Garrett P. Serviss

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Garrett P. Serviss

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7 First Quotations from Garrett P. Serviss

disintegrator n. 1898 G. P. Serviss Edison’s Conquest of Mars in Los Angeles Herald 27 Feb. 22/2 The range of the mysterious artillery employed by the Martians was unknown to us. We did not even know the limit of the effective range of our own disintegrators. If it should prove that the Martians were able to deal their strokes at a distance greater than any which we could reach, then they would of course have an insuperable advantage.
energy n. 1898 G. P. Serviss Edison’s Conquest of Mars in Los Angeles Herald 6 Mar. 22/7 He confirmed our opinion that certain of the works which we saw beneath us were fortifications, intended for the protection of the planet against invaders from outer space. A cunning and almost diabolical look came into his eyes as he pointed to one of these strongholds, and then with a sweep of his hand—for we had thought it safe to release his bonds to such an extent that he could partially use one of his arms—indicated our squadron and snapped his fingers with an expression showing that in his opinion we should have no chance against the prodigious energies that would be launched against us.
fleet n. 1898 G. P. Serviss Edison’s Conquest of Mars in Los Angeles Herald 20 Mar. 20/7 By Jove, it is a store house…. We must get more force and carry it all off. Gracious, but this is a lucky night. We can re-provision our whole fleet from this room.
Martian n. 2 [1898 G. P. Serviss Edison’s Conquest of Mars in Los Angeles Herald 6 Mar. 22/7 I cannot undertake to say precisely how much of the Martian language had been acquired by the chief linguists of the expedition before the time when we arrived so near to Mars that it became necessary for most of us to abandon our studies in order to make ready for the more serious business which now confronted us.]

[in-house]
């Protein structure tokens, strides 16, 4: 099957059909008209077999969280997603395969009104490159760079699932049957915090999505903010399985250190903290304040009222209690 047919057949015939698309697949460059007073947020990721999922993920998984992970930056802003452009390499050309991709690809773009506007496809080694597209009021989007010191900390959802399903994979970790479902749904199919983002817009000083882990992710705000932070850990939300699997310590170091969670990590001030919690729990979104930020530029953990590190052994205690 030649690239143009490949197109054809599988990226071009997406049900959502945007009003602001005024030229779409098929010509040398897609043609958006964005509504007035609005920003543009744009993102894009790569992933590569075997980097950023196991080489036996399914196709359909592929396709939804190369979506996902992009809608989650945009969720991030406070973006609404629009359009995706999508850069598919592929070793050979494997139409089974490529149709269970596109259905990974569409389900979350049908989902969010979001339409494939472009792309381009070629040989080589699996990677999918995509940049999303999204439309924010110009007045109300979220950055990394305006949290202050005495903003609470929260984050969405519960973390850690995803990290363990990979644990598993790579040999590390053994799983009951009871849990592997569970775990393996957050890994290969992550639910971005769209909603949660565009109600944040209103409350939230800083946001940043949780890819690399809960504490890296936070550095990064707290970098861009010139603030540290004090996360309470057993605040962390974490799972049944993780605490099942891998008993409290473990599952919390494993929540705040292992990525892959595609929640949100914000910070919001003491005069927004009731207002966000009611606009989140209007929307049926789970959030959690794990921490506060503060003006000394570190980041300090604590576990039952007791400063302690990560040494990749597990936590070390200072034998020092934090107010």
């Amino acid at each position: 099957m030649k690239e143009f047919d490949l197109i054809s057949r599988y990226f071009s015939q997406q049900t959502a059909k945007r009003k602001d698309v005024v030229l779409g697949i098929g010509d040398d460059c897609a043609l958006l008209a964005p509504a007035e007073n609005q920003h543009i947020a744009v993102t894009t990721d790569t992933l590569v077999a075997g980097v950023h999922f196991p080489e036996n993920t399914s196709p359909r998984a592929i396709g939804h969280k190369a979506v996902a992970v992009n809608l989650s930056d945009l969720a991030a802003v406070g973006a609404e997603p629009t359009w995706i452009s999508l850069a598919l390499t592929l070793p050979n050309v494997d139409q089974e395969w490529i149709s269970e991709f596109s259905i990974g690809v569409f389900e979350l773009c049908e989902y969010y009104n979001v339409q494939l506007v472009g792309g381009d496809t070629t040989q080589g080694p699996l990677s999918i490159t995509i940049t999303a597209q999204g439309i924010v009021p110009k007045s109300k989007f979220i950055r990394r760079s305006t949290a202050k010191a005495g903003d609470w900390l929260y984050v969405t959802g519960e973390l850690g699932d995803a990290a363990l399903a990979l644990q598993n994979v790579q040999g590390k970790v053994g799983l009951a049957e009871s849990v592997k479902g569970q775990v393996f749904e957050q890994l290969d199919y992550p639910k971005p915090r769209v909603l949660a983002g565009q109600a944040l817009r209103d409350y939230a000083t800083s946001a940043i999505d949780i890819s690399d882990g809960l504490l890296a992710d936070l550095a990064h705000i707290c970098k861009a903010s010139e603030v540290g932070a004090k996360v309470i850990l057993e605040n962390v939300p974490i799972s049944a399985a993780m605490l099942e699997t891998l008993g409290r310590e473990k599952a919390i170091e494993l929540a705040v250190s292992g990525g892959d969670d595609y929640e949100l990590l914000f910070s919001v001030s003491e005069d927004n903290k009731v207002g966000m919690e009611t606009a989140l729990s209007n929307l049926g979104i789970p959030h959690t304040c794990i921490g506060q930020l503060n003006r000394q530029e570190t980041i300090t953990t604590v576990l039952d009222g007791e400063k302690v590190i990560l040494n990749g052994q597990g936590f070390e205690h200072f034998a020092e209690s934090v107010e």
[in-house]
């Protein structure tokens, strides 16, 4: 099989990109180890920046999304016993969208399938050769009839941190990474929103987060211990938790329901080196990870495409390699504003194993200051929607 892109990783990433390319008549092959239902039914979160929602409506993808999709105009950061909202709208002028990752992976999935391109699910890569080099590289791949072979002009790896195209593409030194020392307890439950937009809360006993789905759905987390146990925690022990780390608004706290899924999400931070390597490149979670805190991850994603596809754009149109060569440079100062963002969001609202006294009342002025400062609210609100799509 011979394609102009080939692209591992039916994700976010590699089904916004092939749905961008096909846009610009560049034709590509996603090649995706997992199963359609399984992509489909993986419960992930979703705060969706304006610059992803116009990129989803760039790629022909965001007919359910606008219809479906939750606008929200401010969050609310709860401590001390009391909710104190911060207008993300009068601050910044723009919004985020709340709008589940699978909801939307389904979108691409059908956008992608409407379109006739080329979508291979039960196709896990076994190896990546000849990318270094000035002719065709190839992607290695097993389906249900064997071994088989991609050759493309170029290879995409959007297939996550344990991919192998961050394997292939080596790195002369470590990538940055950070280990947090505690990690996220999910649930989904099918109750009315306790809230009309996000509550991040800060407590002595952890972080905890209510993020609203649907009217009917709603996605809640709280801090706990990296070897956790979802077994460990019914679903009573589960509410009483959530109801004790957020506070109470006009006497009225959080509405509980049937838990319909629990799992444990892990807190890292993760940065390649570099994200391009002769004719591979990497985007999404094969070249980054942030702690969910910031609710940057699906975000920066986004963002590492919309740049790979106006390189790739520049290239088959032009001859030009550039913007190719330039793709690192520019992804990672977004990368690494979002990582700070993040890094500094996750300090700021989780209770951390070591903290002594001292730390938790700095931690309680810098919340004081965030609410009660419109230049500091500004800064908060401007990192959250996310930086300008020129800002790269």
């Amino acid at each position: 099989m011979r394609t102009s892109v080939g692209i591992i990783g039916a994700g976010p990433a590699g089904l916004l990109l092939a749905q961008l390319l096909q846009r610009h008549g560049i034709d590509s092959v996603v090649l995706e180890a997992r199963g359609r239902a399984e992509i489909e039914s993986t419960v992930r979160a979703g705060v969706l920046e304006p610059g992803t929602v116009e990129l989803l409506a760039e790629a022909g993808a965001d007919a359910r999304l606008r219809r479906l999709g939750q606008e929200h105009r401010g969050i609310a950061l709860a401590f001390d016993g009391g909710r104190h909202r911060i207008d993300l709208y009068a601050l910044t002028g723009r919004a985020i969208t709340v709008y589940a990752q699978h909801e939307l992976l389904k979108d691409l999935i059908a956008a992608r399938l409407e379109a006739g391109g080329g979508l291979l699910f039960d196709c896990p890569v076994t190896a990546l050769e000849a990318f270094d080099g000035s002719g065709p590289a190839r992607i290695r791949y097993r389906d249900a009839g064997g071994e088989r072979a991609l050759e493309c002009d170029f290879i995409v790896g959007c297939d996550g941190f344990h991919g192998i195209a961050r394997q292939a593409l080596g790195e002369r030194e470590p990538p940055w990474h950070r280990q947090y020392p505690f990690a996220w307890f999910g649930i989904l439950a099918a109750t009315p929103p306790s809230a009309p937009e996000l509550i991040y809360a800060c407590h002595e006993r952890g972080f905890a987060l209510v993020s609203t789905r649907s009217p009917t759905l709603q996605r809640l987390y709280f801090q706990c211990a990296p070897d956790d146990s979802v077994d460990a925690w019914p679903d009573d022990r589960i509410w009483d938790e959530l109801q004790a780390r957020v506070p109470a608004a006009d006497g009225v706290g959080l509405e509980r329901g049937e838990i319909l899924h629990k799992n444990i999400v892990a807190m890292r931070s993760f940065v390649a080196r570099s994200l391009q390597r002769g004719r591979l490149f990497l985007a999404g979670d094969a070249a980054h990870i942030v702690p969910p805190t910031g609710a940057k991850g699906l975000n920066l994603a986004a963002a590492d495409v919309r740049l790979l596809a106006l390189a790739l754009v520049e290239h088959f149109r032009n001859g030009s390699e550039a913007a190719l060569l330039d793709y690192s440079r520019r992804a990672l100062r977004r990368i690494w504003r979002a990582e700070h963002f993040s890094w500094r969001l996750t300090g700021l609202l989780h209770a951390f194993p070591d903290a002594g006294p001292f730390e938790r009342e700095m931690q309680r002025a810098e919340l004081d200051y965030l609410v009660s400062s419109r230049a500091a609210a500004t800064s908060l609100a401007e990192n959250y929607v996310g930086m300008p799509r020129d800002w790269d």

ship n. 1 1898 G. P. Serviss Edison’s Conquest of Mars in Los Angeles Herald 6 Feb. 22/7 Let the Martians come…. If necessary we can quit the earth as the Athenians fled from Athens before the advancing hosts of Xerxes, and like them, take refuge upon our ships—these new ships of space, with which American inventiveness has furnished us.
suit n. 1898 G. P. Serviss Edison’s Conquest of Mars in Los Angeles Herald 13 Feb. 22/6 While it was the intention to remain as much as possible within the cars, yet since it was probable that necessity would arise for occasionally quitting the interior of the electrical ships, Mr. Edison had provided for this emergency by inventing an air-tight dress constructed somewhat after the manner of a diver's suit, but of much lighter material. Each ship was provided with several of these suits, by wearing which one could venture outside the car even when it was beyond the atmosphere of the earth.
warship n. 1898 G. P. Serviss Edison’s Conquest of Mars in Los Angeles Herald 6 Feb. 22/7 As we speeded back across the continent we beheld beneath us again the burdened express trains rushing toward the Atlantic, and hundreds of thousands of upturned eyes watched our swift progress, and volleys of cheers reached our ears, for every one knew that this was Edison’s electrical war ship, on which the hope of the nation, and the hopes of all the nations, depended.